Endometrial hyperplasia

Last revised by Jeremy Jones on 20 Sep 2021

Endometrial hyperplasia is an abnormal proliferation of the endometrial glands and stroma, defined as diffuse smooth thickening >10 mm 13. One of the major concerns is the potential malignant transformation to endometrial carcinoma.

Endometrial hyperplasia affects women of all age groups 12.

A great majority of patients present with abnormal vaginal bleeding. 

Hyperplasia with increased gland-to-stroma ratio; there is a spectrum of endometrial changes ranging from glandular atypia to frank neoplasia.

There are several types of endometrial hyperplasia, which include:

Hyperplasia can be also classified into two broad groups 5:

Unopposed estrogen stimulation (either from an endogenous or exogenous source) is implicated in its pathogenesis; some of these conditions include:

Imaging the endometrium on days 5-10 of a woman's cycle reduces the variability in endometrial thickness.

  • premenopausal
    • normal endometrial thickness depends on the stage of the menstrual cycle, but a thickness of >15 mm is considered the upper limit of normal in the secretory phase
    • hyperplasia can be reliably excluded in patients only when the endometrium measures less than 8 mm 15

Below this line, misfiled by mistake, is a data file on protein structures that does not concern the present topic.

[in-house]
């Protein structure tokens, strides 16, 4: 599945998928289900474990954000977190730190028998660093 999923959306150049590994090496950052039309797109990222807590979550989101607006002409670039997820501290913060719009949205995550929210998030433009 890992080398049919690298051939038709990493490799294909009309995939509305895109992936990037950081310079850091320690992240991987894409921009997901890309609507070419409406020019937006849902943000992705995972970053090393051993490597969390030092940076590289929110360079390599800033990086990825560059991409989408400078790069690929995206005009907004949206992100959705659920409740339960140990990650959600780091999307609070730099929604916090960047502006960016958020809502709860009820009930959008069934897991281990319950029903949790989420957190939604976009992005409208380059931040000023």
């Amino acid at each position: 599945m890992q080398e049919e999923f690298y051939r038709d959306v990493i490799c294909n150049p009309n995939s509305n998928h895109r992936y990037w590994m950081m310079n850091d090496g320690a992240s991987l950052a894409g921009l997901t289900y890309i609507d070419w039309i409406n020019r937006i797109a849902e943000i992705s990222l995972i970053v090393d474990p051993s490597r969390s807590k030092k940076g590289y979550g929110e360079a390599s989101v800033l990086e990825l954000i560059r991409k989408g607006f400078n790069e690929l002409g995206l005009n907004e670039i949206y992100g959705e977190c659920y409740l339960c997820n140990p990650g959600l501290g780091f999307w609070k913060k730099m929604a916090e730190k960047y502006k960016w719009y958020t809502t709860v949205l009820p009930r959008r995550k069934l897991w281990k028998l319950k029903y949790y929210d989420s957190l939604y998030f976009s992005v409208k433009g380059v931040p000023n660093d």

• postmenopausal
    • a thickness of >5 mm is considered abnormal

The appearance can be non-specific and cannot reliably allow differentiation between hyperplasia and carcinoma 5. Usually, there is a homogeneous smooth increase in endometrial thickness, but endometrial hyperplasia may also cause asymmetric/focal thickening with surface irregularity, an appearance that is suspicious for carcinoma. Cystic changes can also be seen in endometrial hyperplasia.

Ultrasound features that are suggestive of endometrial carcinoma as opposed to hyperplasia include 13:

  • heterogeneous and irregular endometrial thickening
  • polypoid mass lesion
  • intrauterine fluid collection
  • frank myometrial invasion
  • T2: hyperplasia is often isointense to hypointense to normal endometrium 7

Up to one-third of endometrial carcinoma is believed to be preceded by endometrial hyperplasia, therefore a biopsy is required for a definitive diagnosis.

Because endometrial hyperplasia has a non-specific appearance, any focal abnormality should lead to biopsy if there is clinical suspicion for malignancy (e.g. vaginal bleeding).

On ultrasound, appearances can potentially simulate:

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